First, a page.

In addition to the Tuareg conflict, there is the conflict with the AQMI, an Islamist group that claims to be part of Al Qaeda and that operates also in the north and distinguishes itself by frequently kidnapping foreigners from Europe, the split of Sudan with the creation of South Sudan in January 2011, and the possible fragmentation of Libya.

The neocolonial crisis in Mali is the struggle of all oppressed African people against imperialism

There is only one African National Liberation Movement, which must be united and led by a single party of the African working class, in the form of the African Socialist International.

Our main goal is a single, continental, socialist State.

While we recognize and unite with the demands and aspirations for democratic rights for the Tuareg, all other minority populations in Mali and elsewhere in Africa, the African Socialist International’s position is that  we must all unite to defeat white imperialism in all its manifestations in Africa and in the African world.

Freedom for Tuaregs, Coptics, Arabs and other minorities in Africa must be fought within the context of liberation of the whole of Africa and the unification of the whole of African population that has been dispersed around the world.

This freedom can only happen at the expense of white imperialism and its allies, the African petty bourgeois collaborators. This is the era of power in the hands of poor people, who must be organized in their own organizations under the leadership of the ASI.

Fighting the Malian government without also demanding that Africa eliminate the borders that trap the Tuareg population, while protecting neocolonial governments and imperialism in the region, will only guarantee the status quo.

Only an all-African, revolutionary government can solve the problems of drought and underdevelopment that usurp our freedom and human dignity.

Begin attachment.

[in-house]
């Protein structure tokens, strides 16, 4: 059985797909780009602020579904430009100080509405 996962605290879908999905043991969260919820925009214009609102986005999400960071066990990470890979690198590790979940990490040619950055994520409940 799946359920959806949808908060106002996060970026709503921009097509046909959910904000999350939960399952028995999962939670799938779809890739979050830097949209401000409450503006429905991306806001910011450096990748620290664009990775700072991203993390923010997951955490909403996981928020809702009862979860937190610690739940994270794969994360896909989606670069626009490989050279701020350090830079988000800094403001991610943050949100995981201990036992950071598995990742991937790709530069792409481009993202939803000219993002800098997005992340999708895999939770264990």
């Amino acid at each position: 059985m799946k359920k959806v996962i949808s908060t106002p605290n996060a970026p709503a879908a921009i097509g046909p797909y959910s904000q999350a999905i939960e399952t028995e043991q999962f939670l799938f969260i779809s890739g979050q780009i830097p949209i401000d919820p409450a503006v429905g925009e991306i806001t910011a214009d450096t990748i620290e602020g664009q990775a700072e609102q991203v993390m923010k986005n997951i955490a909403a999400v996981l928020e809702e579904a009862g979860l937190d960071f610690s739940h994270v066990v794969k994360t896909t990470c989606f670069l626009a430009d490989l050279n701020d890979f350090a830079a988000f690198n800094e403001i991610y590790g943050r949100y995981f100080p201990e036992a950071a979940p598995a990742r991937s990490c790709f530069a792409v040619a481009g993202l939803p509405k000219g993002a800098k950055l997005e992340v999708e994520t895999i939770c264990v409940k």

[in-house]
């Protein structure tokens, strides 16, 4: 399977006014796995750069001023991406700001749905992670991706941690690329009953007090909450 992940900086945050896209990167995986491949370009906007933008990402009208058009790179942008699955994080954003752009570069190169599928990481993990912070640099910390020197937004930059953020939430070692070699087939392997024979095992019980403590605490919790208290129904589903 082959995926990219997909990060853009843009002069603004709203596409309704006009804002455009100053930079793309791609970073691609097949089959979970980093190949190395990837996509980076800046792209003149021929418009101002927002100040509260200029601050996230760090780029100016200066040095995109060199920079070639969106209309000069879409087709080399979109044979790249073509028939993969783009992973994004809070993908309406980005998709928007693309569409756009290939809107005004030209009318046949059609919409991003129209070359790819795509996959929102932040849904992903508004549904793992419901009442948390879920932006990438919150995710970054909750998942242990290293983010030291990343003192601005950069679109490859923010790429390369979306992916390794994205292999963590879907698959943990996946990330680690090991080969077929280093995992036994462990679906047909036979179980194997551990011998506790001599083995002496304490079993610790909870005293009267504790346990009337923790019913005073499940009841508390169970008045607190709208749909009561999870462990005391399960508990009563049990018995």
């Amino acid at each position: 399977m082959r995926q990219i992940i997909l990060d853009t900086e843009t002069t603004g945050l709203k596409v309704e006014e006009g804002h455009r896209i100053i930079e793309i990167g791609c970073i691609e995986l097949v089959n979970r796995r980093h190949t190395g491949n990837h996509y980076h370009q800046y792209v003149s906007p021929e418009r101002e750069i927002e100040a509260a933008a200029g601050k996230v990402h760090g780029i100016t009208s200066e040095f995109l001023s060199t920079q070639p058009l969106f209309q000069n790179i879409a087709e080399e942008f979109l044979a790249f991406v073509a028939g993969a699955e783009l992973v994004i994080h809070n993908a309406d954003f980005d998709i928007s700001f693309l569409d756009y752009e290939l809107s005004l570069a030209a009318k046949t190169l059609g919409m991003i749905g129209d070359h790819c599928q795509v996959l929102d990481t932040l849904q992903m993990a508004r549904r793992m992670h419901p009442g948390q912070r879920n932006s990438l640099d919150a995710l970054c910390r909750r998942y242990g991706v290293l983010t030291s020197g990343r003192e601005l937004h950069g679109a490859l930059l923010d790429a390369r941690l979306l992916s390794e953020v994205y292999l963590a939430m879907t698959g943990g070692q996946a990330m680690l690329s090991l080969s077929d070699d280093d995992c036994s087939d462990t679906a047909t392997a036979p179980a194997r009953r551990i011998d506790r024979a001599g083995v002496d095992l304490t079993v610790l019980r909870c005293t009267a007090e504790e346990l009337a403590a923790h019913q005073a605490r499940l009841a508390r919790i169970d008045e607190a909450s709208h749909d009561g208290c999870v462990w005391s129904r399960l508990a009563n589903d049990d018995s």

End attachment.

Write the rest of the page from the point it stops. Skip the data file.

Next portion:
Omali Yeshitela, Chairman of the ASI, states that the class struggle is concentrated in the colonial question, and this statement could not better have been proven more true than in the story of this conflict.

The crisis in Mali is a crisis of more than 500 years of imperialism stealing our resources in Africa while dividing us in all kinds of ways.

The starting point is to recognize and unite with the strategic interests of Africa and the masses of African people.

It is the mission of the black working class to defeat all neocolonial States in Africa and replace them with a single revolutionary State — to defeat white imperialism by cutting the umbilical cord that binds this monster to the Africa nation.

It is victory over imperialism on every front that will guarantee and consolidate the African nation and nationality, of which all minorities will be part, under the always-beautiful land of the rising sun of Africa.

Only a revolutionary State will be able to initiate massive programs for the social and economic transformation of Africa for the benefit of the majority of the toiling masses of Africa.

No more delay! Join and build the African Socialist International today!

One Africa! One Nation! One Revolution!